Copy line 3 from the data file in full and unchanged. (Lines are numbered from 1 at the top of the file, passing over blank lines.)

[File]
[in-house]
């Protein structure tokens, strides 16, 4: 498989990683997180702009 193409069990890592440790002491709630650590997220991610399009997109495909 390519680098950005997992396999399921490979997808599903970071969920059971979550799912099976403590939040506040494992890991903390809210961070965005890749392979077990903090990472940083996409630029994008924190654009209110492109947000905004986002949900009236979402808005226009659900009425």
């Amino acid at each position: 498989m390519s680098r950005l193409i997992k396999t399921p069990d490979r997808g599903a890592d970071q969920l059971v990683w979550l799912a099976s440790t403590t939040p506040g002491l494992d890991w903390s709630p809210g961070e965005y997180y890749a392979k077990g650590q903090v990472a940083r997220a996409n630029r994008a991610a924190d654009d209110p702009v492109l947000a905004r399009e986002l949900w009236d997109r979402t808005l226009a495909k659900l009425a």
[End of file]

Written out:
């Amino acid at each position: 498989m390519s680098r950005l193409i997992k396999t399921p069990d490979r997808g599903a890592d970071q969920l059971v990683w979550l799912a099976s440790t403590t939040p506040g002491l494992d890991w903390s709630p809210g961070e965005y997180y890749a392979k077990g650590q903090v990472a940083r997220a996409n630029r994008a991610a924190d654009d209110p702009v492109l947000a905004r399009e986002l949900w009236d997109r979402t808005l226009a495909k659900l009425a």